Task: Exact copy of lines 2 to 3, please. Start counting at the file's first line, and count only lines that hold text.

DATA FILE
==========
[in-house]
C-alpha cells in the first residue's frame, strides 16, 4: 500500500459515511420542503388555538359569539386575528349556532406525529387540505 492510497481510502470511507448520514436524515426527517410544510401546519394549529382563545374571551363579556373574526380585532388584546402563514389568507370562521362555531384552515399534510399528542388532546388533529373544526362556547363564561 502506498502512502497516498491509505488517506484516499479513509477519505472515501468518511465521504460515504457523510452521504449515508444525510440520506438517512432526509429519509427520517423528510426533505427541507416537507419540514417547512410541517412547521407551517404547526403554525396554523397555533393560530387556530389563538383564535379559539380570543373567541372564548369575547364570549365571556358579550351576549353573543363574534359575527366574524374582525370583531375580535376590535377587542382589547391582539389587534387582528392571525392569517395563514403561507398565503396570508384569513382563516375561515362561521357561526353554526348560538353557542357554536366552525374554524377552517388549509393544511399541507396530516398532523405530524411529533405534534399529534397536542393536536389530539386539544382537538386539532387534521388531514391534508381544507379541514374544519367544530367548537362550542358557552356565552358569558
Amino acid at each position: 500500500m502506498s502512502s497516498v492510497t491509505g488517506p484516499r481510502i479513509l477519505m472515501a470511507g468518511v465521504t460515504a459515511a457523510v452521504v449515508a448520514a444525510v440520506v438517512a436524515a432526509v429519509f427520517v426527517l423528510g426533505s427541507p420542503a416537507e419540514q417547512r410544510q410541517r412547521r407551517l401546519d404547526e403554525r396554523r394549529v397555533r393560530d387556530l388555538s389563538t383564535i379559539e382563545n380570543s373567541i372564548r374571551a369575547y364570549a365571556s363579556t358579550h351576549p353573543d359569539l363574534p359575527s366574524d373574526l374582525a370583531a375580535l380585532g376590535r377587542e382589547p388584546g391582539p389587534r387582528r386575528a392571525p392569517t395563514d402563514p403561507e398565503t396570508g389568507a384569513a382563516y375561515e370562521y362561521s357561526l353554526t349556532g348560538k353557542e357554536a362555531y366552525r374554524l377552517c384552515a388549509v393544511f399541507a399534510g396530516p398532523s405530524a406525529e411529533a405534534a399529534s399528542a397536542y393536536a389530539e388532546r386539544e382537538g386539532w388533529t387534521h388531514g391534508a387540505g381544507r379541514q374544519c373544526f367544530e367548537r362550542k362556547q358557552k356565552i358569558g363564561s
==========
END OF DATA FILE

C-alpha cells in the first residue's frame, strides 16, 4: 500500500459515511420542503388555538359569539386575528349556532406525529387540505 492510497481510502470511507448520514436524515426527517410544510401546519394549529382563545374571551363579556373574526380585532388584546402563514389568507370562521362555531384552515399534510399528542388532546388533529373544526362556547363564561 502506498502512502497516498491509505488517506484516499479513509477519505472515501468518511465521504460515504457523510452521504449515508444525510440520506438517512432526509429519509427520517423528510426533505427541507416537507419540514417547512410541517412547521407551517404547526403554525396554523397555533393560530387556530389563538383564535379559539380570543373567541372564548369575547364570549365571556358579550351576549353573543363574534359575527366574524374582525370583531375580535376590535377587542382589547391582539389587534387582528392571525392569517395563514403561507398565503396570508384569513382563516375561515362561521357561526353554526348560538353557542357554536366552525374554524377552517388549509393544511399541507396530516398532523405530524411529533405534534399529534397536542393536536389530539386539544382537538386539532387534521388531514391534508381544507379541514374544519367544530367548537362550542358557552356565552358569558
Amino acid at each position: 500500500m502506498s502512502s497516498v492510497t491509505g488517506p484516499r481510502i479513509l477519505m472515501a470511507g468518511v465521504t460515504a459515511a457523510v452521504v449515508a448520514a444525510v440520506v438517512a436524515a432526509v429519509f427520517v426527517l423528510g426533505s427541507p420542503a416537507e419540514q417547512r410544510q410541517r412547521r407551517l401546519d404547526e403554525r396554523r394549529v397555533r393560530d387556530l388555538s389563538t383564535i379559539e382563545n380570543s373567541i372564548r374571551a369575547y364570549a365571556s363579556t358579550h351576549p353573543d359569539l363574534p359575527s366574524d373574526l374582525a370583531a375580535l380585532g376590535r377587542e382589547p388584546g391582539p389587534r387582528r386575528a392571525p392569517t395563514d402563514p403561507e398565503t396570508g389568507a384569513a382563516y375561515e370562521y362561521s357561526l353554526t349556532g348560538k353557542e357554536a362555531y366552525r374554524l377552517c384552515a388549509v393544511f399541507a399534510g396530516p398532523s405530524a406525529e411529533a405534534a399529534s399528542a397536542y393536536a389530539e388532546r386539544e382537538g386539532w388533529t387534521h388531514g391534508a387540505g381544507r379541514q374544519c373544526f367544530e367548537r362550542k362556547q358557552k356565552i358569558g363564561s